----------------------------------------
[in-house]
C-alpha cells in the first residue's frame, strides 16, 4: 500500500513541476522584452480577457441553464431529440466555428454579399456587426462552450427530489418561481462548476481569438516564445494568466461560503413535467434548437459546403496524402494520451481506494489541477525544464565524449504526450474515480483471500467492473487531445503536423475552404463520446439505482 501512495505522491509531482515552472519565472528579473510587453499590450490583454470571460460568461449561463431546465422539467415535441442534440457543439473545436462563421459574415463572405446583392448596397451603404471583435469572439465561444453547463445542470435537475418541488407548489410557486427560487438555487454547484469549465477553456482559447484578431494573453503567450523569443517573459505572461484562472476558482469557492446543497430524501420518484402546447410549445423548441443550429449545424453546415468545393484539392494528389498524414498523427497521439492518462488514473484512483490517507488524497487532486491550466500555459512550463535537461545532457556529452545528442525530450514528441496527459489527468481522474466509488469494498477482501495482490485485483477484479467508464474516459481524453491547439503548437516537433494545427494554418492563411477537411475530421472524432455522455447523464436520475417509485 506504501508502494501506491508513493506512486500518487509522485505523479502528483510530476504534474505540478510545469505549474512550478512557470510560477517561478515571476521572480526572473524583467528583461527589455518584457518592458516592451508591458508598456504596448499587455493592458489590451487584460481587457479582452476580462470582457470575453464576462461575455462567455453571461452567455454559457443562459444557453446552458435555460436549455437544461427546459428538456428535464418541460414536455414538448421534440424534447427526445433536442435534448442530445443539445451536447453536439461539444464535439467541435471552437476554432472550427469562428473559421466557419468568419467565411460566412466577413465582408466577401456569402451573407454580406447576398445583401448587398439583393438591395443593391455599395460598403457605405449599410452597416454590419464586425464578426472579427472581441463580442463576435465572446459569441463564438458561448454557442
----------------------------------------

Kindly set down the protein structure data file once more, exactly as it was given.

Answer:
[in-house]
C-alpha cells in the first residue's frame, strides 16, 4: 500500500513541476522584452480577457441553464431529440466555428454579399456587426462552450427530489418561481462548476481569438516564445494568466461560503413535467434548437459546403496524402494520451481506494489541477525544464565524449504526450474515480483471500467492473487531445503536423475552404463520446439505482 501512495505522491509531482515552472519565472528579473510587453499590450490583454470571460460568461449561463431546465422539467415535441442534440457543439473545436462563421459574415463572405446583392448596397451603404471583435469572439465561444453547463445542470435537475418541488407548489410557486427560487438555487454547484469549465477553456482559447484578431494573453503567450523569443517573459505572461484562472476558482469557492446543497430524501420518484402546447410549445423548441443550429449545424453546415468545393484539392494528389498524414498523427497521439492518462488514473484512483490517507488524497487532486491550466500555459512550463535537461545532457556529452545528442525530450514528441496527459489527468481522474466509488469494498477482501495482490485485483477484479467508464474516459481524453491547439503548437516537433494545427494554418492563411477537411475530421472524432455522455447523464436520475417509485 506504501508502494501506491508513493506512486500518487509522485505523479502528483510530476504534474505540478510545469505549474512550478512557470510560477517561478515571476521572480526572473524583467528583461527589455518584457518592458516592451508591458508598456504596448499587455493592458489590451487584460481587457479582452476580462470582457470575453464576462461575455462567455453571461452567455454559457443562459444557453446552458435555460436549455437544461427546459428538456428535464418541460414536455414538448421534440424534447427526445433536442435534448442530445443539445451536447453536439461539444464535439467541435471552437476554432472550427469562428473559421466557419468568419467565411460566412466577413465582408466577401456569402451573407454580406447576398445583401448587398439583393438591395443593391455599395460598403457605405449599410452597416454590419464586425464578426472579427472581441463580442463576435465572446459569441463564438458561448454557442